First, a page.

Trump im­peach­ment

US House for­mal­izes in­quiry process in land­mark vote

The Korea Times - - FRONT PAGE -

WASH­ING­TON (Reuters) — A deeply di­vided U.S. House of Rep­re­sen­ta­tives took a ma­jor step on Thurs­day in the ef­fort to im­peach Pres­i­dent Don­ald Trump when law­mak­ers ap­proved rules for the next, more pub­lic, stage in the Demo­cratic-led in­quiry into Trump’s at­tempt to have Ukraine in­ves­ti­gate a do­mes­tic po­lit­i­cal ri­val.

In the first for­mal test of sup­port for the im­peach­ment in­ves­ti­ga­tion, the Demo­cratic-con­trolled House voted al­most en­tirely along party lines - 232 to 196 - to move the probe for­ward in Congress.

The vote al­lows for pub­lic im­peach­ment hear­ings in Congress, which are ex­pected in the com­ing weeks, por­tend­ing a bit­ter bat­tle ahead as the United States heads into a pres­i­den­tial elec­tion year.

Democrats who accuse Trump of abus­ing his of­fice and jeop­ar­diz­ing na­tional se­cu­rity for per­sonal po­lit­i­cal gain were al­most unan­i­mous in ap­prov­ing Thurs­day’s mea­sure, but they did not pick up a sin­gle Repub­li­can vote.

“It’s a sad day. No one comes to Congress to im­peach a pres­i­dent,” House Speaker Nancy Pelosi said be­fore the vote.

Tele­vised pub­lic hear­ings fea­tur­ing U.S. of­fi­cials tes­ti­fy­ing in Congress about al­leged wrong­do­ing by Trump could crowd out other is­sues like the econ­omy and im­mi­gra­tion as vot­ers turn their minds to the Novem­ber 2020 elec­tion.

That might dam­age Trump, but some of his sup­port­ers say the im­peach­ment drive could ac­tu­ally boost his re-elec­tion chances by show­ing him at log­ger­heads with Wash­ing­ton-based po­lit­i­cal foes.

Repub­li­cans ac­cused Democrats of us­ing im­peach­ment to over­turn the re­sults of his 2016 elec­tion vic­tory.

Trump told a U.K. ra­dio sta­tion the Democrats knew they were los­ing next year’s vote and so were try­ing to take him down.

“The Democrats are des­per­ate, they’re des­per­ate. They have noth­ing,” Trump told LBC Ra­dio in an in­ter­view. White House spokes­woman Stephanie Gr­isham de­nounced the process as “un­fair, un­con­sti­tu­tional and fun­da­men­tally un-Amer­i­can.”

A num­ber of opin­ion polls ahead of next year’s elec­tion show sev­eral lead­ing Demo­cratic pres­i­den­tial can­di­dates lead­ing Trump.

The probe fo­cuses on a July 25 tele­phone call in which the U.S. pres­i­dent asked his Ukrainian coun­ter­part, Volodymr Ze­len­skiy, to in­ves­ti­gate Trump’s Demo­cratic po­lit­i­cal ri­val Joe Bi­den, a for­mer U.S. vice pres­i­dent, and his son Hunter, who had served as a direc­tor for Ukrainian en­ergy com­pany Burisma.

Bi­den is a lead­ing can­di­date in the Demo­cratic pres­i­den­tial nom­i­na­tion race to face Trump in 2020. He and his son deny any wrong­do­ing.

Trump has also de­nied wrong­do­ing. Repub­li­cans have largely stuck by him, blast­ing the im­peach­ment push as a par­ti­san ex­er­cise that has given them lit­tle in­put.

Thurs­day’s vote showed that Democrats have enough back­ing in the House to later bring for­mal charges, known as ar­ti­cles of im­peach­ment, if they feel they have enough ev­i­dence.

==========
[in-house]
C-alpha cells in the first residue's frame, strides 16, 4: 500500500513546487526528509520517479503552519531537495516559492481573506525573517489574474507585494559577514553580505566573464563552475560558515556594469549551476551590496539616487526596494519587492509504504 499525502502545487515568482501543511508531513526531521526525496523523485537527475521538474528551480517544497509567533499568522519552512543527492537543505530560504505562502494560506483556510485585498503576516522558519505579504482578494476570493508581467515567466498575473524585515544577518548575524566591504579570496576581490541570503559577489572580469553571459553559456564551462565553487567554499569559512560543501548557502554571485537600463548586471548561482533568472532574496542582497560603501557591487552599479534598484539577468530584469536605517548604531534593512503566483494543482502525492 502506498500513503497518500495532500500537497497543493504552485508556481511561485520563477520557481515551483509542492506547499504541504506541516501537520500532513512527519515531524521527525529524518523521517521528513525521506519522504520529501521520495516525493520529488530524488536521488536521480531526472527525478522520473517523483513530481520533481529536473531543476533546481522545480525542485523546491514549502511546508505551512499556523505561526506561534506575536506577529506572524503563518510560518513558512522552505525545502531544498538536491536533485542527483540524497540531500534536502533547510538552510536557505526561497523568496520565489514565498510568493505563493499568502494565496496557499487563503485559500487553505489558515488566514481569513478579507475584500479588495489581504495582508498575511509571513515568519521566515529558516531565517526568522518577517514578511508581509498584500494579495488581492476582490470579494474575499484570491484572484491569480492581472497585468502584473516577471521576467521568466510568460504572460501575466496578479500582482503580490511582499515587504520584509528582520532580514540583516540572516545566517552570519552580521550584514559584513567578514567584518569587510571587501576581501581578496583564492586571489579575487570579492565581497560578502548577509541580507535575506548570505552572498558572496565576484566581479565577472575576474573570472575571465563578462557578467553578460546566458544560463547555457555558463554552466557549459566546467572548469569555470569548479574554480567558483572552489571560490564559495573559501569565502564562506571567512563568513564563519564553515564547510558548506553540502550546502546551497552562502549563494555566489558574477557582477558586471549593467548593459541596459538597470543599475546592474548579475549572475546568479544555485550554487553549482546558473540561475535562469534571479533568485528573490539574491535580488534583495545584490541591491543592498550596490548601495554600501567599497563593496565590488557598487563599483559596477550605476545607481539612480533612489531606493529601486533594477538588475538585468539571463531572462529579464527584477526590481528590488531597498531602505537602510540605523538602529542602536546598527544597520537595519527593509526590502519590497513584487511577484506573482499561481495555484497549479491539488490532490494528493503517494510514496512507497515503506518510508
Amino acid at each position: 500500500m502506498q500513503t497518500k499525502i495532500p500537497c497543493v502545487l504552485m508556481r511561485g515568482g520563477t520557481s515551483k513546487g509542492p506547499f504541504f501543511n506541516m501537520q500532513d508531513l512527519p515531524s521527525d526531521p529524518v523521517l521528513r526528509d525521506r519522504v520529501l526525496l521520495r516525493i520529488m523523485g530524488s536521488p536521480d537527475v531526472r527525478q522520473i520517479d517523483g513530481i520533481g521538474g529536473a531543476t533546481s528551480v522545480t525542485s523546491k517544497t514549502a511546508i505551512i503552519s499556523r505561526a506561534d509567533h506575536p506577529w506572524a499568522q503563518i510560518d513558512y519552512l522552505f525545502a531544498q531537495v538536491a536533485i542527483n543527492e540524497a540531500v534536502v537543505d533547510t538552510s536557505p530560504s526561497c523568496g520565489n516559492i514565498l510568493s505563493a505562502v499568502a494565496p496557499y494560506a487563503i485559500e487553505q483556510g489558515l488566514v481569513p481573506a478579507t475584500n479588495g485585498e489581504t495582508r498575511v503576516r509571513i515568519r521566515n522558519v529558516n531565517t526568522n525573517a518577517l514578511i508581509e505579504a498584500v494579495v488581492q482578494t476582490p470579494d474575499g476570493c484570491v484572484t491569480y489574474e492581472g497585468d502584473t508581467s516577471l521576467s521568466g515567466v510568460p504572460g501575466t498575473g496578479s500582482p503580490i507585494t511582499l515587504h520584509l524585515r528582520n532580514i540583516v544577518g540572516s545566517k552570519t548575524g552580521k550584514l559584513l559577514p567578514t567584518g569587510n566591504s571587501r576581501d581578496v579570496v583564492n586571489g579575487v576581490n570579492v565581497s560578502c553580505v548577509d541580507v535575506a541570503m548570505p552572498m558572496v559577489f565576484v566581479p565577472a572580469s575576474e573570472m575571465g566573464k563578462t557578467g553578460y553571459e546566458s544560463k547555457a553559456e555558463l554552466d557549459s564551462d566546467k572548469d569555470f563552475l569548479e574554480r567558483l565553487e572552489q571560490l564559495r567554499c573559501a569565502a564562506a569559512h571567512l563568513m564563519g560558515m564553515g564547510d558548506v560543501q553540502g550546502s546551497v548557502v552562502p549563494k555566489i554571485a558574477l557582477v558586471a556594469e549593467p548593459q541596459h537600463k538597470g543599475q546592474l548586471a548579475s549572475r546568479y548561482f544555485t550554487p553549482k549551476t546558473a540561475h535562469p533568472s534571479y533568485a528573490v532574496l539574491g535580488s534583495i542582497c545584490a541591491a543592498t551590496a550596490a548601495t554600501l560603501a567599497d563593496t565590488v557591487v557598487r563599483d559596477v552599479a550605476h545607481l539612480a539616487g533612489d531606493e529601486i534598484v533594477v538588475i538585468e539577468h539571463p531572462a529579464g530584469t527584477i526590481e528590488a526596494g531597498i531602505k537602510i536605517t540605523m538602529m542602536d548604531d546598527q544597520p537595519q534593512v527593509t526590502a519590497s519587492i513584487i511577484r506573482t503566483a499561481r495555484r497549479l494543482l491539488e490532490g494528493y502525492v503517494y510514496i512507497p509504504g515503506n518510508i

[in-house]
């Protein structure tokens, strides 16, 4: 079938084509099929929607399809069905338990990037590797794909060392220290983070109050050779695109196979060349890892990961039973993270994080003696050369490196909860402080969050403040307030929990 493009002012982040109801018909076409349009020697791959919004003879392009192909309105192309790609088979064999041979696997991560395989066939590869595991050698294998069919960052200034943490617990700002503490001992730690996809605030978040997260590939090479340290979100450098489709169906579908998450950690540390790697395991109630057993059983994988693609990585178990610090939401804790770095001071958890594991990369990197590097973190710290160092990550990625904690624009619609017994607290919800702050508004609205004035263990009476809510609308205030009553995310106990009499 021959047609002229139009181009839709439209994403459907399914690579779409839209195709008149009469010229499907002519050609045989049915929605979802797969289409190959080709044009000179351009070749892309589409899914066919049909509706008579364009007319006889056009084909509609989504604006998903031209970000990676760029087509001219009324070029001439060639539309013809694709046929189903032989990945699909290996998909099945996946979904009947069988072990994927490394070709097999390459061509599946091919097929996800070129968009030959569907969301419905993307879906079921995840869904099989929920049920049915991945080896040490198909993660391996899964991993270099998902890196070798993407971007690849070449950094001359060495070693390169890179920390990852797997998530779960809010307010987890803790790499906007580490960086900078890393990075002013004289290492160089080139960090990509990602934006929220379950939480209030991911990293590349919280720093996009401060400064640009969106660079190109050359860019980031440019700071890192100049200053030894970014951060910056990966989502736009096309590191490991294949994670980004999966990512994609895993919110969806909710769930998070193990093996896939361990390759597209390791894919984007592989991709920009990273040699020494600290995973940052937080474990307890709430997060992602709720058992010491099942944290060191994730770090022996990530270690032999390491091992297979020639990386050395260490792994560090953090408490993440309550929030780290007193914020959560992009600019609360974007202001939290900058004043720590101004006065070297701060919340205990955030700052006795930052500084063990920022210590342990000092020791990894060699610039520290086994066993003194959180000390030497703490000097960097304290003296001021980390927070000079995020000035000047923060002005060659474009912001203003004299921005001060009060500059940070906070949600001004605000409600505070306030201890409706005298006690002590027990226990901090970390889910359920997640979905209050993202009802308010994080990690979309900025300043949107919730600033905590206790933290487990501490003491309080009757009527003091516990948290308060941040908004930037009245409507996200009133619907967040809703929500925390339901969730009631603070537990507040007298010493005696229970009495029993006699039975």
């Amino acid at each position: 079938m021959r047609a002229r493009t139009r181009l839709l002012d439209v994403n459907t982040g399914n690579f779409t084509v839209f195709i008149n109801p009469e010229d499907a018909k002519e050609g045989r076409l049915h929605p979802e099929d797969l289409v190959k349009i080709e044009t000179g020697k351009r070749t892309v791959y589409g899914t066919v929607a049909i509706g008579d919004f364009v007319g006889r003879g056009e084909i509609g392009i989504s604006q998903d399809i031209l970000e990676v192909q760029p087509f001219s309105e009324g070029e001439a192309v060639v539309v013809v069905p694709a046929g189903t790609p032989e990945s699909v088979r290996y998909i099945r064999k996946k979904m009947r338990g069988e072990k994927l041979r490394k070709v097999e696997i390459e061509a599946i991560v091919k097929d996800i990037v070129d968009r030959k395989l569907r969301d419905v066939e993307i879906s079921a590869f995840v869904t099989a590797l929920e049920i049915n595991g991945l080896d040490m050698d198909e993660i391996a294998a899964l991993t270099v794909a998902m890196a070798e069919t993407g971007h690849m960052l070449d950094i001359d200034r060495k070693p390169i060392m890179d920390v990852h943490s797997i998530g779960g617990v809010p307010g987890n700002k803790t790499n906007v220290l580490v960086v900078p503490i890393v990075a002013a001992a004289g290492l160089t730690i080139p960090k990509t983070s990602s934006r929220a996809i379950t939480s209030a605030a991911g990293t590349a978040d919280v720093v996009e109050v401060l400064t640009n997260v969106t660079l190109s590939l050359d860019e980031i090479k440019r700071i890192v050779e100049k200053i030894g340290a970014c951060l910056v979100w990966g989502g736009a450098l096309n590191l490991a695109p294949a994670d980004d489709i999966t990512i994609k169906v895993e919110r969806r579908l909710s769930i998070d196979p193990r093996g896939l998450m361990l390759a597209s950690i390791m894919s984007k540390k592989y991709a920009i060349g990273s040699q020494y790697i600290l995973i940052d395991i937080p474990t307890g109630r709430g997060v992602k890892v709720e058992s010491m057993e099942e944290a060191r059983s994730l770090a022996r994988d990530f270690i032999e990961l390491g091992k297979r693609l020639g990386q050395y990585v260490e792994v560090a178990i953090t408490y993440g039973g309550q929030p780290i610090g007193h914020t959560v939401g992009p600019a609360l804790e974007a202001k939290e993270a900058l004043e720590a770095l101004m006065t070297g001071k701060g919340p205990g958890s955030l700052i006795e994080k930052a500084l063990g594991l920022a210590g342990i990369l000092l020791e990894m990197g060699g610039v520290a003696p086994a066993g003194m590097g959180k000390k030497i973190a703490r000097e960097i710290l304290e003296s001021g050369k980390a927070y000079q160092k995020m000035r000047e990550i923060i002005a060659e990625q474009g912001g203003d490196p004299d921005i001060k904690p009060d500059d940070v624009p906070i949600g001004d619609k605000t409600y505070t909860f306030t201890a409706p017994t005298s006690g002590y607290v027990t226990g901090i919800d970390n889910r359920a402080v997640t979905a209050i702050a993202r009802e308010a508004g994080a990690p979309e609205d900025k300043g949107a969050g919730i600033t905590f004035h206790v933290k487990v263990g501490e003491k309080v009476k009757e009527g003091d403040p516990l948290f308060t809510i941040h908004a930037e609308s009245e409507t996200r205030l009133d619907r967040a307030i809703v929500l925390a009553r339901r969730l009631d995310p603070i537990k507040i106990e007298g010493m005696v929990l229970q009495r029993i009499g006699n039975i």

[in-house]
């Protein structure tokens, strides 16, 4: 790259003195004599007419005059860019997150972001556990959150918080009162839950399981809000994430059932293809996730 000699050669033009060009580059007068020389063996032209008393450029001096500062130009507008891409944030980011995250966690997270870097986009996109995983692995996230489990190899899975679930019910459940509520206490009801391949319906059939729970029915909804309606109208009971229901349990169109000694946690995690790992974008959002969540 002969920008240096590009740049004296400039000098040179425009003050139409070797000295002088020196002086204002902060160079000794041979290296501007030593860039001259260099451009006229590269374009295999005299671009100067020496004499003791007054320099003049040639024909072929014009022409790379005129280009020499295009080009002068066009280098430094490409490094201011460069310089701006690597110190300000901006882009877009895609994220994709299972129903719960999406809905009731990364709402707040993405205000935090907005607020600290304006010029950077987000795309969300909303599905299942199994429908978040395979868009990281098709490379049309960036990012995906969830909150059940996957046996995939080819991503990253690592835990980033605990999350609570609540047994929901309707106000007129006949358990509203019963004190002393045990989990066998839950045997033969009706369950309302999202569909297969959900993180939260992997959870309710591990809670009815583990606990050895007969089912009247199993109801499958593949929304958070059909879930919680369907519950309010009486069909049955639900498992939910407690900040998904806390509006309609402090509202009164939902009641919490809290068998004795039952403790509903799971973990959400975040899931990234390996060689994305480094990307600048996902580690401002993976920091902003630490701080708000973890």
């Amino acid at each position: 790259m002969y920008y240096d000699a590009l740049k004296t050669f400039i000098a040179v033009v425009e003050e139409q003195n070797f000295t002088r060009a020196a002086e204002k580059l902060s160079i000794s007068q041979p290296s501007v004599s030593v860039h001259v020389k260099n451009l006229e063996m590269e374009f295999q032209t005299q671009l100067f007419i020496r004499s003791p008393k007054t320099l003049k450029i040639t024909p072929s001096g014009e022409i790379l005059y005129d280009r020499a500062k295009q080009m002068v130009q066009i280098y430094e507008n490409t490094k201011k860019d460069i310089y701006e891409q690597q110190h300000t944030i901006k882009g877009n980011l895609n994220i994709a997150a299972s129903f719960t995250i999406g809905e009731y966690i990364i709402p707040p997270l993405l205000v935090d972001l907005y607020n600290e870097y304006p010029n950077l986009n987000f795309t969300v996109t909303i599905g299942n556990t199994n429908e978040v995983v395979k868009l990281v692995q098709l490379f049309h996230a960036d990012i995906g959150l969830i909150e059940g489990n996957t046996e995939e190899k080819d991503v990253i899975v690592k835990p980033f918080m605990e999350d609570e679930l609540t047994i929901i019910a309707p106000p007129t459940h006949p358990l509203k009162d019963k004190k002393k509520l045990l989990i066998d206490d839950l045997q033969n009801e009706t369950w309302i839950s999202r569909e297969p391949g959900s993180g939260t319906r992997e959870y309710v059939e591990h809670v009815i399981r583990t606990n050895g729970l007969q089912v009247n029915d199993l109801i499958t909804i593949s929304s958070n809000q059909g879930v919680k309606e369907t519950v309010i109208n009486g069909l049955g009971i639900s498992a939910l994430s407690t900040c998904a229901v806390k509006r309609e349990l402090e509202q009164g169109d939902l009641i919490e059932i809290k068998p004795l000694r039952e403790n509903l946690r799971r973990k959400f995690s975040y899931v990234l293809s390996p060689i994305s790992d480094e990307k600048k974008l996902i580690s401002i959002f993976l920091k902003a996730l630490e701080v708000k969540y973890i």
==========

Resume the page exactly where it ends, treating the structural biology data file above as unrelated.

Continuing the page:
“It should not be Nancy Pelosi and a small group of peo­ple that she se­lects that get to de­ter­mine who is go­ing to be our pres­i­dent,” said Kevin McCarthy, the top House Repub­li­can.

Just two Democrats - Collin Peter­son of Min­nesota and Jeff Van Drew of New Jer­sey - broke with their party and voted against the mea­sure. Both rep­re­sent dis­tricts where Trump won in 2016. Other Democrats from Trump-lean­ing dis­tricts, such as Jared Golden of Maine, voted yes.

Rep­re­sen­ta­tive Justin Amash, who left the Repub­li­can Party this year and is now an in­de­pen­dent, voted for the mea­sure.

If the House even­tu­ally votes to im­peach Trump, that would set up a trial in the Repub­li­can-con­trolled Se­nate. Trump would not be re­moved from of­fice un­less the Se­nate votes to con­vict him by a twothirds mar­gin, some­thing that looks un­likely as con­gres­sional Repub­li­cans have been re­luc­tant to move against the pres­i­dent.

The U.S. Con­sti­tu­tion gives the House broad au­thor­ity to set ground rules for an im­peach­ment in­quiry and Democrats say they are fol­low­ing House rules on in­ves­ti­ga­tions.

The in­ves­ti­ga­tion is prob­ing whether Trump mis­used the power of his of­fice and, if so, whether that amounted to “high crimes and mis­de­meanors” that merit im­peach­ment and re­moval from of­fice un­der the Con­sti­tu­tion.

Demo­cratic lead­ers in Congress de­clined to say when pub­lic hear­ings would start, but they are ex­pected to be­gin in the next few weeks. The in­quiry has so far taken place be­hind closed doors in front of House com­mit­tee mem­bers.


Cur­rent and for­mer Trump ad­min­is­tra­tion of­fi­cials have tes­ti­fied that the White House went out­side nor­mal diplo­matic chan­nels to pres­sure Ze­len­skiy to in­ves­ti­gate the Bi­dens.

The top U.S. diplo­mat in Ukraine, Wil­liam Tay­lor, said on Oct. 22 that Trump held back nearly $400 mil­lion in se­cu­rity aid in an at­tempt to get Ze­len­skiy to pub­licly de­clare that he would carry out the in­ves­ti­ga­tions that the U.S. pres­i­dent sought — a “quid pro quo” con­firmed by Trump’s act­ing chief of staff, Mick Mul­vaney.

On Thurs­day, law­mak­ers lead­ing the in­quiry heard closed-door tes­ti­mony from Tim Mor­ri­son, the top Rus­sia spe­cial­ist on Trump’s Na­tional Se­cu­rity Coun­cil. Mor­ri­son re­signed from his post on Wed­nes­day.


U.S. House Speaker Nancy Pelosi pre­sides over a vote by the House of Rep­re­sen­ta­tives on a res­o­lu­tion for­mal­iz­ing an im­peach­ment in­quiry into Pres­i­dent Don­ald Trump, on Capi­tol Hill in Wash­ing­ton D.C., Thurs­day.

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